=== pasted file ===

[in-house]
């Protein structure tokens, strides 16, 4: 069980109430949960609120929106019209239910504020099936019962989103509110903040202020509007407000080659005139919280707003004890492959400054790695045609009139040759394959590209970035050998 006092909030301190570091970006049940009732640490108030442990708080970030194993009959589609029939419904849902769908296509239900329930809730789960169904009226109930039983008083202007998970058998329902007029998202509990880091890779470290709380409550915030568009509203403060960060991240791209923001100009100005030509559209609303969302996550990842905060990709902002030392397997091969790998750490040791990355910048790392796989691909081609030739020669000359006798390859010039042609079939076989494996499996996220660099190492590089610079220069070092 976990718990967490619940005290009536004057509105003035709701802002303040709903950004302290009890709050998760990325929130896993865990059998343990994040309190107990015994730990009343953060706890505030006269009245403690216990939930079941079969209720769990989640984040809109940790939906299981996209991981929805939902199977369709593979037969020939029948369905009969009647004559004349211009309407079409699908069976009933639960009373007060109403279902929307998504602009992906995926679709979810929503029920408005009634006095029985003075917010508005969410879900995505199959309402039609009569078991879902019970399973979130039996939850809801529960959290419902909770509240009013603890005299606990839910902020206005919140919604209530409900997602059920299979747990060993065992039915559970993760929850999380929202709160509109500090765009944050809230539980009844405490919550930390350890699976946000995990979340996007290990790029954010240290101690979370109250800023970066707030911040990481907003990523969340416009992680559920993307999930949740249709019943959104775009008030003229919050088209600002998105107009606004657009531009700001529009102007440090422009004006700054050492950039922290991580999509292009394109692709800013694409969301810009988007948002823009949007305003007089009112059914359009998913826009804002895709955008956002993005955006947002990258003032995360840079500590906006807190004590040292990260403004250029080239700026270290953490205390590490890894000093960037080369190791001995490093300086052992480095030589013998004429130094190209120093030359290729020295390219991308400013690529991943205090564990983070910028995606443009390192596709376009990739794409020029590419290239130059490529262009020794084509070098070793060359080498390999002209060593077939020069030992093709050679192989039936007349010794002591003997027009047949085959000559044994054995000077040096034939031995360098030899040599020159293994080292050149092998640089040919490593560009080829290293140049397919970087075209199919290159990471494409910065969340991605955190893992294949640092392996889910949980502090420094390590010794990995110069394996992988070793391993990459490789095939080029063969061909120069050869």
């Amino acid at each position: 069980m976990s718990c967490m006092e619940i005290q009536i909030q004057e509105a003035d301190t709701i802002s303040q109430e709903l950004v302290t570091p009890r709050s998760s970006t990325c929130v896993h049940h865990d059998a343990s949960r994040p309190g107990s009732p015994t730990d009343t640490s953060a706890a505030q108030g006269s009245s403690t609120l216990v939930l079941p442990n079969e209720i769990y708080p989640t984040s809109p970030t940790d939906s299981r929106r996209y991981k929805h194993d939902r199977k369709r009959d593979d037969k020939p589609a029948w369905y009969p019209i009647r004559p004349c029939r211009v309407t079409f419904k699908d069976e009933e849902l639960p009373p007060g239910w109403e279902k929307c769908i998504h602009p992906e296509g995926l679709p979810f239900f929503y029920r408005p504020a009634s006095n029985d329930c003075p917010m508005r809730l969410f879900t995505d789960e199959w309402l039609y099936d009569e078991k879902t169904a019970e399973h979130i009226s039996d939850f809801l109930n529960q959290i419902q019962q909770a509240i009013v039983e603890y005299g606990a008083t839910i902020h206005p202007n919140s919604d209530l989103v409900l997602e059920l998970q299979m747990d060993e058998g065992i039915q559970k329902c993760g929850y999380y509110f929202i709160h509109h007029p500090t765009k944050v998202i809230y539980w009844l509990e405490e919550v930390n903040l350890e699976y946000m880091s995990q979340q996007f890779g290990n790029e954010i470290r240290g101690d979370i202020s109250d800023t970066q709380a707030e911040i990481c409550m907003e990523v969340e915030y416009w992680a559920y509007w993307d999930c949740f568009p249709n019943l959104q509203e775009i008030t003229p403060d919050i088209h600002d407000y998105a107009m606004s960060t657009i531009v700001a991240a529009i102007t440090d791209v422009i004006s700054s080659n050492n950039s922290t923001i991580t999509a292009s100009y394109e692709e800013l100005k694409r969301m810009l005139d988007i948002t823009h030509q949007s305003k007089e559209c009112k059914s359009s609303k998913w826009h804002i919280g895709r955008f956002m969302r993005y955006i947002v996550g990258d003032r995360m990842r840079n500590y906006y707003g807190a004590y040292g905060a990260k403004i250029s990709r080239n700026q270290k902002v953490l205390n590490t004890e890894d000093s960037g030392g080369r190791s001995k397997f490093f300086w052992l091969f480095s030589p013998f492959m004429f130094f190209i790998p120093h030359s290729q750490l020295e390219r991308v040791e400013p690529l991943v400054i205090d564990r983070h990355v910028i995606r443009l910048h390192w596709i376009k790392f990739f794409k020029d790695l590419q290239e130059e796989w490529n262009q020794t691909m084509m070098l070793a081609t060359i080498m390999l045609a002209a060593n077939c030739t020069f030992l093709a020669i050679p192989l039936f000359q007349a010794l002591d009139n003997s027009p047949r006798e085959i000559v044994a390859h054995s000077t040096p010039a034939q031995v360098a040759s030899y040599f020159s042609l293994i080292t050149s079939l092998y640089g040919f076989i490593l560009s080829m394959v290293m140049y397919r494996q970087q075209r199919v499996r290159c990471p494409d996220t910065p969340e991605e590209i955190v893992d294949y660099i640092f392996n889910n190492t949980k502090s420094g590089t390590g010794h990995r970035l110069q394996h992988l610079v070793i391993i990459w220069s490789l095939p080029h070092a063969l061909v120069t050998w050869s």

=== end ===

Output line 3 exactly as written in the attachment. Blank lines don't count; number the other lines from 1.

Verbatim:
């Amino acid at each position: 069980m976990s718990c967490m006092e619940i005290q009536i909030q004057e509105a003035d301190t709701i802002s303040q109430e709903l950004v302290t570091p009890r709050s998760s970006t990325c929130v896993h049940h865990d059998a343990s949960r994040p309190g107990s009732p015994t730990d009343t640490s953060a706890a505030q108030g006269s009245s403690t609120l216990v939930l079941p442990n079969e209720i769990y708080p989640t984040s809109p970030t940790d939906s299981r929106r996209y991981k929805h194993d939902r199977k369709r009959d593979d037969k020939p589609a029948w369905y009969p019209i009647r004559p004349c029939r211009v309407t079409f419904k699908d069976e009933e849902l639960p009373p007060g239910w109403e279902k929307c769908i998504h602009p992906e296509g995926l679709p979810f239900f929503y029920r408005p504020a009634s006095n029985d329930c003075p917010m508005r809730l969410f879900t995505d789960e199959w309402l039609y099936d009569e078991k879902t169904a019970e399973h979130i009226s039996d939850f809801l109930n529960q959290i419902q019962q909770a509240i009013v039983e603890y005299g606990a008083t839910i902020h206005p202007n919140s919604d209530l989103v409900l997602e059920l998970q299979m747990d060993e058998g065992i039915q559970k329902c993760g929850y999380y509110f929202i709160h509109h007029p500090t765009k944050v998202i809230y539980w009844l509990e405490e919550v930390n903040l350890e699976y946000m880091s995990q979340q996007f890779g290990n790029e954010i470290r240290g101690d979370i202020s109250d800023t970066q709380a707030e911040i990481c409550m907003e990523v969340e915030y416009w992680a559920y509007w993307d999930c949740f568009p249709n019943l959104q509203e775009i008030t003229p403060d919050i088209h600002d407000y998105a107009m606004s960060t657009i531009v700001a991240a529009i102007t440090d791209v422009i004006s700054s080659n050492n950039s922290t923001i991580t999509a292009s100009y394109e692709e800013l100005k694409r969301m810009l005139d988007i948002t823009h030509q949007s305003k007089e559209c009112k059914s359009s609303k998913w826009h804002i919280g895709r955008f956002m969302r993005y955006i947002v996550g990258d003032r995360m990842r840079n500590y906006y707003g807190a004590y040292g905060a990260k403004i250029s990709r080239n700026q270290k902002v953490l205390n590490t004890e890894d000093s960037g030392g080369r190791s001995k397997f490093f300086w052992l091969f480095s030589p013998f492959m004429f130094f190209i790998p120093h030359s290729q750490l020295e390219r991308v040791e400013p690529l991943v400054i205090d564990r983070h990355v910028i995606r443009l910048h390192w596709i376009k790392f990739f794409k020029d790695l590419q290239e130059e796989w490529n262009q020794t691909m084509m070098l070793a081609t060359i080498m390999l045609a002209a060593n077939c030739t020069f030992l093709a020669i050679p192989l039936f000359q007349a010794l002591d009139n003997s027009p047949r006798e085959i000559v044994a390859h054995s000077t040096p010039a034939q031995v360098a040759s030899y040599f020159s042609l293994i080292t050149s079939l092998y640089g040919f076989i490593l560009s080829m394959v290293m140049y397919r494996q970087q075209r199919v499996r290159c990471p494409d996220t910065p969340e991605e590209i955190v893992d294949y660099i640092f392996n889910n190492t949980k502090s420094g590089t390590g010794h990995r970035l110069q394996h992988l610079v070793i391993i990459w220069s490789l095939p080029h070092a063969l061909v120069t050998w050869s």